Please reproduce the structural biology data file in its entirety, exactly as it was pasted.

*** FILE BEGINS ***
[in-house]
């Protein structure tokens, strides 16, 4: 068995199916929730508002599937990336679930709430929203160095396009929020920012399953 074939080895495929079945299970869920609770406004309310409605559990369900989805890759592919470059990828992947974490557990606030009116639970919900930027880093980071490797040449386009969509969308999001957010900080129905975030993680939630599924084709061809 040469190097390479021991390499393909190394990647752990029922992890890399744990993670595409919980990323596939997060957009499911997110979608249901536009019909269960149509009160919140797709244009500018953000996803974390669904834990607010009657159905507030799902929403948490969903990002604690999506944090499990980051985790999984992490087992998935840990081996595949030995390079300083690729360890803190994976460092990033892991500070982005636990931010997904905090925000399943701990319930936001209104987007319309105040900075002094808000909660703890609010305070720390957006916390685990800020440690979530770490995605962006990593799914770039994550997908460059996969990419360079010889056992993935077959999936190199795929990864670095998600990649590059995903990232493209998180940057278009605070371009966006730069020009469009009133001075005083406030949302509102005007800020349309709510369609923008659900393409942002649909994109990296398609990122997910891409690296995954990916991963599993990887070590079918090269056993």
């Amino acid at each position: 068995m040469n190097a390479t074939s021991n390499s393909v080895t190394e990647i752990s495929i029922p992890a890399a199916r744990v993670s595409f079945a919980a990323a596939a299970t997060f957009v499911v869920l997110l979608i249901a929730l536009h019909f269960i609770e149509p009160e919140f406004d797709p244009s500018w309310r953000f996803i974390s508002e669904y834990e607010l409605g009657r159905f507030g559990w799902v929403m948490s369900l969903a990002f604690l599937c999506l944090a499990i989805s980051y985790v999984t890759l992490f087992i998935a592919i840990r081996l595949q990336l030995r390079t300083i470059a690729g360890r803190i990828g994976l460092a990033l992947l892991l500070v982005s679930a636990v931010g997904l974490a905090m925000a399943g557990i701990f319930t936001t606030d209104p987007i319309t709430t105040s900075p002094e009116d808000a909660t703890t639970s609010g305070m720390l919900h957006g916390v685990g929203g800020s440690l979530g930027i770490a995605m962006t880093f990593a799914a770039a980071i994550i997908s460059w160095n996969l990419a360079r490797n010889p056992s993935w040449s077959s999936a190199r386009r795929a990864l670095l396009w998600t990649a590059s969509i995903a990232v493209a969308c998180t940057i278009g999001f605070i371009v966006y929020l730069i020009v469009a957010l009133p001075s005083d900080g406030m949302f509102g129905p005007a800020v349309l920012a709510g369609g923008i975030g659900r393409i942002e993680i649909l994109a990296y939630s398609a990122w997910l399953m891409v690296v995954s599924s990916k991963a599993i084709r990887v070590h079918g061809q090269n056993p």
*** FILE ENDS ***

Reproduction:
[in-house]
């Protein structure tokens, strides 16, 4: 068995199916929730508002599937990336679930709430929203160095396009929020920012399953 074939080895495929079945299970869920609770406004309310409605559990369900989805890759592919470059990828992947974490557990606030009116639970919900930027880093980071490797040449386009969509969308999001957010900080129905975030993680939630599924084709061809 040469190097390479021991390499393909190394990647752990029922992890890399744990993670595409919980990323596939997060957009499911997110979608249901536009019909269960149509009160919140797709244009500018953000996803974390669904834990607010009657159905507030799902929403948490969903990002604690999506944090499990980051985790999984992490087992998935840990081996595949030995390079300083690729360890803190994976460092990033892991500070982005636990931010997904905090925000399943701990319930936001209104987007319309105040900075002094808000909660703890609010305070720390957006916390685990800020440690979530770490995605962006990593799914770039994550997908460059996969990419360079010889056992993935077959999936190199795929990864670095998600990649590059995903990232493209998180940057278009605070371009966006730069020009469009009133001075005083406030949302509102005007800020349309709510369609923008659900393409942002649909994109990296398609990122997910891409690296995954990916991963599993990887070590079918090269056993």
């Amino acid at each position: 068995m040469n190097a390479t074939s021991n390499s393909v080895t190394e990647i752990s495929i029922p992890a890399a199916r744990v993670s595409f079945a919980a990323a596939a299970t997060f957009v499911v869920l997110l979608i249901a929730l536009h019909f269960i609770e149509p009160e919140f406004d797709p244009s500018w309310r953000f996803i974390s508002e669904y834990e607010l409605g009657r159905f507030g559990w799902v929403m948490s369900l969903a990002f604690l599937c999506l944090a499990i989805s980051y985790v999984t890759l992490f087992i998935a592919i840990r081996l595949q990336l030995r390079t300083i470059a690729g360890r803190i990828g994976l460092a990033l992947l892991l500070v982005s679930a636990v931010g997904l974490a905090m925000a399943g557990i701990f319930t936001t606030d209104p987007i319309t709430t105040s900075p002094e009116d808000a909660t703890t639970s609010g305070m720390l919900h957006g916390v685990g929203g800020s440690l979530g930027i770490a995605m962006t880093f990593a799914a770039a980071i994550i997908s460059w160095n996969l990419a360079r490797n010889p056992s993935w040449s077959s999936a190199r386009r795929a990864l670095l396009w998600t990649a590059s969509i995903a990232v493209a969308c998180t940057i278009g999001f605070i371009v966006y929020l730069i020009v469009a957010l009133p001075s005083d900080g406030m949302f509102g129905p005007a800020v349309l920012a709510g369609g923008i975030g659900r393409i942002e993680i649909l994109a990296y939630s398609a990122w997910l399953m891409v690296v995954s599924s990916k991963a599993i084709r990887v070590h079918g061809q090269n056993p």